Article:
I was in the US recently and stopped at a pharmacy to buy a tube of toothpaste. When I paid at the till, my US$4 purchase resulted in a 15-inch receipt.
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Topsy turvy world in Samba land
If the number of surprises which had occurred within the past two days continue, then the World Cup may find some new countries in the final four of this competition. The comment does not only refer to the final results of the matches, but because of the disappointment which we have so far seen from some countries from which better is expected.
There is no desire to discredit any of the winners, especially the Netherlands, whose coaching staff must have made some clever adjustments to his previous effort against the Spaniards.
Sometimes we tend to forget that the retention of high quality play from these hard working professionals is of paramount importance.
It is not in hindsight that coach Vincente Del Bosque’s error of judgment could easily have been read by the technocrats, knowing that he had made comments which related to his team winning the World Cup in South Africa by scoring eight goals in seven matches, a factor which he had planned to address over the four year period.
There was merit in the observation and everyone expected that he would return to the drawing board. He may have decided that he can operate with one less midfielder and improve his attack.
The strategy did not work and the players’ ages did not indicate that they had improved, especially when their club activities were so intense.
His assessment of players like Zavi, Xabi Alonso, Busquets and Sergio Ramos should have been recognised, a factor which may have sent him in search of options with the strength, youthful vigour and responsibilities which were needed.
Coach Del Bosque frowned at the simple errors, probably realised that the Dutch had taken over the midfield, and set the course for some artistic work from Van Persie, Robben and Sneijder, whose penetrative moves were potent and implemented remarkably at most times.
This disastrous situation will probably lead to anxiety and lack of confidence, especially with players like Iniesta, David Silva, and Xavi, whose ability to string passes together and search well for passing lanes were not well defined.
They must go in search of an alternate pattern, maybe even to revert to their midfield domination.
So a five goal beating obviously sends an emergency signal to the Spaniards, knowing that Chile had taken full points convincingly against Australia.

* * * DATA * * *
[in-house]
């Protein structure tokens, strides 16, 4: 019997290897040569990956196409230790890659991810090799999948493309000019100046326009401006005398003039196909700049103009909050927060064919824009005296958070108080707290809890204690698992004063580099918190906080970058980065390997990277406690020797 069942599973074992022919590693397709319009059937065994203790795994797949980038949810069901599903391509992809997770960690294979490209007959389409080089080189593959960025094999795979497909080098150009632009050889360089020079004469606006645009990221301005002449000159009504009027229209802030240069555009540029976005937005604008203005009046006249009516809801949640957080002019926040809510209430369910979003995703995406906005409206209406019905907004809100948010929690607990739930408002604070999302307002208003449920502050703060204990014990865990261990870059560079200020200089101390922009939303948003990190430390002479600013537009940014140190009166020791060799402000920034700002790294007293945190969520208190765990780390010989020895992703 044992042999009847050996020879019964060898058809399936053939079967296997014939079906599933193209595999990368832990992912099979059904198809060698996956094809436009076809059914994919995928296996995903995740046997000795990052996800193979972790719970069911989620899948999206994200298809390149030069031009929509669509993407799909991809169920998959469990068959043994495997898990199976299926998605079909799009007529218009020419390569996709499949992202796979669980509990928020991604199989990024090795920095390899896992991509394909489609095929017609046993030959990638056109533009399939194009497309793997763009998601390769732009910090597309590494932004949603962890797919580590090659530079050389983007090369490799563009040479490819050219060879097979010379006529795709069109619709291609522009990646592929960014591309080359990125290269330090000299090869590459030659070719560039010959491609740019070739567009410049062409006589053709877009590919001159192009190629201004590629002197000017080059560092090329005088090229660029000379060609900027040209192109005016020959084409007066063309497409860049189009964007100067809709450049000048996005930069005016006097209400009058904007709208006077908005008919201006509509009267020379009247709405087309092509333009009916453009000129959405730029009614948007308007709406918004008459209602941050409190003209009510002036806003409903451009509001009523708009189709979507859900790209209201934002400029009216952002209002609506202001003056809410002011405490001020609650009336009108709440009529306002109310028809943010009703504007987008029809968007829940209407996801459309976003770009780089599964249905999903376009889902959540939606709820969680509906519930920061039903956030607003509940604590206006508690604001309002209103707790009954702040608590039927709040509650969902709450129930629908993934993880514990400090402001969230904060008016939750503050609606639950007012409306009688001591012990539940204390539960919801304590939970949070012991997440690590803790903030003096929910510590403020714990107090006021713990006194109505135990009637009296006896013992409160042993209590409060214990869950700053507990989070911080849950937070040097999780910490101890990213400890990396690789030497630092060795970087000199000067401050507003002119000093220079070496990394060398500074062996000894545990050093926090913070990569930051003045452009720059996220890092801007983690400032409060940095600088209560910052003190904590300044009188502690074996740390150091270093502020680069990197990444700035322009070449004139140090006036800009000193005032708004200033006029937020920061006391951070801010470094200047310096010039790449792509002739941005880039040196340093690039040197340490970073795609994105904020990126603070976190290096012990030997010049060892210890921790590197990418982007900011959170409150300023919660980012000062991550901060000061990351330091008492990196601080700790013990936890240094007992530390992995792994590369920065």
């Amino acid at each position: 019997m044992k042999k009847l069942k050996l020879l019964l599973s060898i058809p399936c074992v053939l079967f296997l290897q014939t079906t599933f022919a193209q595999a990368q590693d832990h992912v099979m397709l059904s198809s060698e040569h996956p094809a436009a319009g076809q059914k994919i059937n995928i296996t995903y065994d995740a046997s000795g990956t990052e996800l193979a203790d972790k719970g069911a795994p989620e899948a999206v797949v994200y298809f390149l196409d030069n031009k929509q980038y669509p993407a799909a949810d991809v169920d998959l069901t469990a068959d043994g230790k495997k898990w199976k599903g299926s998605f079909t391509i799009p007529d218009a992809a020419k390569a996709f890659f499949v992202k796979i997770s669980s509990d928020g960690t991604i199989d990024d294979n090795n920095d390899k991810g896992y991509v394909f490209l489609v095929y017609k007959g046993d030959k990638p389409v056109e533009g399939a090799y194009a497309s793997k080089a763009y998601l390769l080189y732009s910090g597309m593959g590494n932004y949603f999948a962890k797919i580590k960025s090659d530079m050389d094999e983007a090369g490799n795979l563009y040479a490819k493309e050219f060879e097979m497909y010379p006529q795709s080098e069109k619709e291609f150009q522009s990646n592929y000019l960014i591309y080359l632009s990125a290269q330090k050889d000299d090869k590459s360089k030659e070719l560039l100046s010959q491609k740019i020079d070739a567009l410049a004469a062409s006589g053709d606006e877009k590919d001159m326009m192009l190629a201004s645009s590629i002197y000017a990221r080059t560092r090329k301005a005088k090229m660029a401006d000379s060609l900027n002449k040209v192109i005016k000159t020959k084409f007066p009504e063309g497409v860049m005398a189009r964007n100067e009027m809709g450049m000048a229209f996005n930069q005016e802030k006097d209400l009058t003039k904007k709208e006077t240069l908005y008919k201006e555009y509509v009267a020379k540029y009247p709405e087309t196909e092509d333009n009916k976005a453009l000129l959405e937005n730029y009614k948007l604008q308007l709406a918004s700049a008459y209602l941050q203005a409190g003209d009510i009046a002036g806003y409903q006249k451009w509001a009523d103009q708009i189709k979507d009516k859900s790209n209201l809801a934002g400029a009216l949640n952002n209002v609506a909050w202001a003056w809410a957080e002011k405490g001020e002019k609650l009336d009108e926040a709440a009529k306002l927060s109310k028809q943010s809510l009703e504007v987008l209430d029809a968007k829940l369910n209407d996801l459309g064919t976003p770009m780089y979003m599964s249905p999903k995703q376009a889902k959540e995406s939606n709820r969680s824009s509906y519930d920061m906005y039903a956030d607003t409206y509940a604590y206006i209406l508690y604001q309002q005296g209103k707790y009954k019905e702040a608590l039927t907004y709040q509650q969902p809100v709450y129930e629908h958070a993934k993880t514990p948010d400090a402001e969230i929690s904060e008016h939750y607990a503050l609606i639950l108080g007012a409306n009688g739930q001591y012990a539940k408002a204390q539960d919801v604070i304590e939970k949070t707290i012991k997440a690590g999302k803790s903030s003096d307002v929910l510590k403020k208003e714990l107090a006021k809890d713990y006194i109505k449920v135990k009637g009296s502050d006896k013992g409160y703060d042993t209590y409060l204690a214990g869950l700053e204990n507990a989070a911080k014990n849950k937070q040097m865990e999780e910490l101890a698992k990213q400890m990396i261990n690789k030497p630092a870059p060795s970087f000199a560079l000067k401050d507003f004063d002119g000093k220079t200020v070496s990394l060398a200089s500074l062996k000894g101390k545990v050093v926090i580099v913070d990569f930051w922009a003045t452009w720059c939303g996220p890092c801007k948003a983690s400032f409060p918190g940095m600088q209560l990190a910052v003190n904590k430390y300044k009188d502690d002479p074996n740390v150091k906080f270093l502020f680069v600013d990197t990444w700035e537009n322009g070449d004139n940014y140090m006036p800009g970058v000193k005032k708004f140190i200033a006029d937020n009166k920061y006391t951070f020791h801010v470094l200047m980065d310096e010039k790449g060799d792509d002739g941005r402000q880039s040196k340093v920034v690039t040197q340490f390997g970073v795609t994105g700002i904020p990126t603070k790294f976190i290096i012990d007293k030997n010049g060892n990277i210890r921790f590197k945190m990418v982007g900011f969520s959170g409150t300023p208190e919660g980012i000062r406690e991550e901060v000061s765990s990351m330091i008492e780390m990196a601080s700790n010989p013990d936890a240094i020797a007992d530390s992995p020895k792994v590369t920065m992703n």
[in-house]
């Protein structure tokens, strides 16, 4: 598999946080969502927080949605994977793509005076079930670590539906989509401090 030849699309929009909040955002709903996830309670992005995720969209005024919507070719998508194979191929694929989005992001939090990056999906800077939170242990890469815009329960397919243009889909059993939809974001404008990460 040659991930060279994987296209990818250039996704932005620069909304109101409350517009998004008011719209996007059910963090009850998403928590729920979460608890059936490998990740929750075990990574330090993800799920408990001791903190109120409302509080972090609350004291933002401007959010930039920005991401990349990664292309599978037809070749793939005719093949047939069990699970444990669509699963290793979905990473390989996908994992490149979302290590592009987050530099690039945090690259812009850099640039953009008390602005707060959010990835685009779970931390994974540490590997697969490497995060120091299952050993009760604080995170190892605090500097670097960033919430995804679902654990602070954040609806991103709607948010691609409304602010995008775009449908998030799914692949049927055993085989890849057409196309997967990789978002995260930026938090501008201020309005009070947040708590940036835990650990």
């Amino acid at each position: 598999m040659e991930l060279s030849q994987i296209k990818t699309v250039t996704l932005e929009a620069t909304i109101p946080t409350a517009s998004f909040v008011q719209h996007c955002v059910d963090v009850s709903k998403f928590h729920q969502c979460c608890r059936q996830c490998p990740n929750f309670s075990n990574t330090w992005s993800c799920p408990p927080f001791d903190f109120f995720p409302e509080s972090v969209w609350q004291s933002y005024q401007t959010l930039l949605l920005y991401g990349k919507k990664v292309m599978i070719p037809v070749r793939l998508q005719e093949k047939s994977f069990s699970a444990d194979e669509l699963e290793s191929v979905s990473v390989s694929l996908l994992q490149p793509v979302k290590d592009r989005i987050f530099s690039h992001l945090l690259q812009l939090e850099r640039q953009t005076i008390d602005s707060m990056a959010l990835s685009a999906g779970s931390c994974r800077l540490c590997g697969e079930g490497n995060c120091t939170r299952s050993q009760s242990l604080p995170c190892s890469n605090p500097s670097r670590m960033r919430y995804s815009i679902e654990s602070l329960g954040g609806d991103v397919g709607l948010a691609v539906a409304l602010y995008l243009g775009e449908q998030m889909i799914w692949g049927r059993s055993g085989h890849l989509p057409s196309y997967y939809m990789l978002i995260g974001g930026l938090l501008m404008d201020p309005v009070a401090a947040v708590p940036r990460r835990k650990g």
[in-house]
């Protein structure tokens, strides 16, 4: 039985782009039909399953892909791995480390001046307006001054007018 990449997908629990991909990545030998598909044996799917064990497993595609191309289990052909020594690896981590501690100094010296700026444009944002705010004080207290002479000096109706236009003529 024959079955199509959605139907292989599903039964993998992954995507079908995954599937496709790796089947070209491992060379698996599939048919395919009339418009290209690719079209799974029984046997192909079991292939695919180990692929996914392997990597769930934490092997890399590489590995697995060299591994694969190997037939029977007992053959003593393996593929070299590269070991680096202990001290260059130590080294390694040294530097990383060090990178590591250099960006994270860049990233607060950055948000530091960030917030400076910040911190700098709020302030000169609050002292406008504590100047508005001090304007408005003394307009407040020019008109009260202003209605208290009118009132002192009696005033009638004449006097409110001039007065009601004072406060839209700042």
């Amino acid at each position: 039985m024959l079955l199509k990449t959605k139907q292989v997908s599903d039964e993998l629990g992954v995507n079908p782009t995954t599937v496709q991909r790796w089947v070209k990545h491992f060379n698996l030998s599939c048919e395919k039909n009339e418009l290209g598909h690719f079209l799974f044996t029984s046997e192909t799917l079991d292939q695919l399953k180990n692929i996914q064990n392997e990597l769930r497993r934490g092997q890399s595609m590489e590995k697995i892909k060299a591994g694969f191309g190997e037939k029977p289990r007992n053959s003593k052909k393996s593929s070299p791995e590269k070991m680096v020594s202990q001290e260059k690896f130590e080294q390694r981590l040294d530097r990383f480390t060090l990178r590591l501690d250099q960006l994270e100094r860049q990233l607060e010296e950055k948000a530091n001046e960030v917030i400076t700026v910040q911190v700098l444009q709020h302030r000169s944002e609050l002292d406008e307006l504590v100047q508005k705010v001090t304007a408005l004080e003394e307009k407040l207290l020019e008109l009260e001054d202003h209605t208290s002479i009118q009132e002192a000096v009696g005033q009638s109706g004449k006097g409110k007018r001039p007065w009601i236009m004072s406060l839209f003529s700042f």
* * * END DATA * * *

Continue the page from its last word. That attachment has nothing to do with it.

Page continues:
The Aussies were physical and sometimes robust, running a thin line with the possibility of red and yellow cards. This approach is the way they play their game, using the extreme pressure on the players with the ball and trying to avoid the embarrassment of being faced with well orchestrated attacks from competent opponents.
Chile must not be ignored. They are skilful, quick footed and have mastered a series of quick passes in the opponents penalty, which tend to create the element of surprise, and some simple goals.
Costa Rica also turned up with a fine performance against Uruguay, who many thought would be a part of the final four. Some may wish to view the convincing victory as a bad hair day from Uruguay, but I prefer to see this display of good attacking football by the Central Americans whose midfield consisting the excellence of Bolanos, Campbell and Duarte, which tore apart an ageing and disorganised Uruguay defense.
The game of that day was clearly England and Italy, two previous World Cup winners, and teams with a commanding respect from the major countries of football.
However, strategically, the Italians were better equipped.
Roy Hodgson decided that the speed and skill of Sturridge and Sterling would do the trick, especially down the flanks. They held the Italians at bay and even started to put the squeeze on Andrea Pirlo with his typically accurate free kicks and superb passing.
England continues to be void of world class midfielders and they showed little creativity other than the number of crossed balls which should have produced better results. But the quality of crosses was appalling and not at the standard which Rooney, Sturridge and Johnson produced in previous times.
Italy was methodical with the use of energy, as they literally played a walking possession game when they were in the lead, without England trying to win the ball.
While the result was close, England needs to add to their moderate midfield performance and remind the youngsters Sturridge and Sterling that trying to work individually in a team game situation has no degree of success.
Now they must defeat Uruguay and Costa Rica to stay in the race.